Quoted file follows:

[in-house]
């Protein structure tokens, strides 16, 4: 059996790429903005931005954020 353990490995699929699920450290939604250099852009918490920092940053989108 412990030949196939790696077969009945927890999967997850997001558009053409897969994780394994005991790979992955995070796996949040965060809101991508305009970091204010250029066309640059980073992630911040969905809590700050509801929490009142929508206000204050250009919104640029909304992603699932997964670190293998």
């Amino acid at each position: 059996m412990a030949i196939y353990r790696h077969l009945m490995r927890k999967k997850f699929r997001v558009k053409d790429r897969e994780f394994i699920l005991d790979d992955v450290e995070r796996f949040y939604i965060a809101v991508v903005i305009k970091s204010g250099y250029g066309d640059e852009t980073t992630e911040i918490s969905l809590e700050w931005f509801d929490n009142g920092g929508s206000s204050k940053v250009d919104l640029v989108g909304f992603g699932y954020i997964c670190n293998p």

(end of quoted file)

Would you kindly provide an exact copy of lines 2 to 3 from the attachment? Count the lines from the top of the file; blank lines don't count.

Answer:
């Protein structure tokens, strides 16, 4: 059996790429903005931005954020 353990490995699929699920450290939604250099852009918490920092940053989108 412990030949196939790696077969009945927890999967997850997001558009053409897969994780394994005991790979992955995070796996949040965060809101991508305009970091204010250029066309640059980073992630911040969905809590700050509801929490009142929508206000204050250009919104640029909304992603699932997964670190293998």
């Amino acid at each position: 059996m412990a030949i196939y353990r790696h077969l009945m490995r927890k999967k997850f699929r997001v558009k053409d790429r897969e994780f394994i699920l005991d790979d992955v450290e995070r796996f949040y939604i965060a809101v991508v903005i305009k970091s204010g250099y250029g066309d640059e852009t980073t992630e911040i918490s969905l809590e700050w931005f509801d929490n009142g920092g929508s206000s204050k940053v250009d919104l640029v989108g909304f992603g699932y954020i997964c670190n293998p």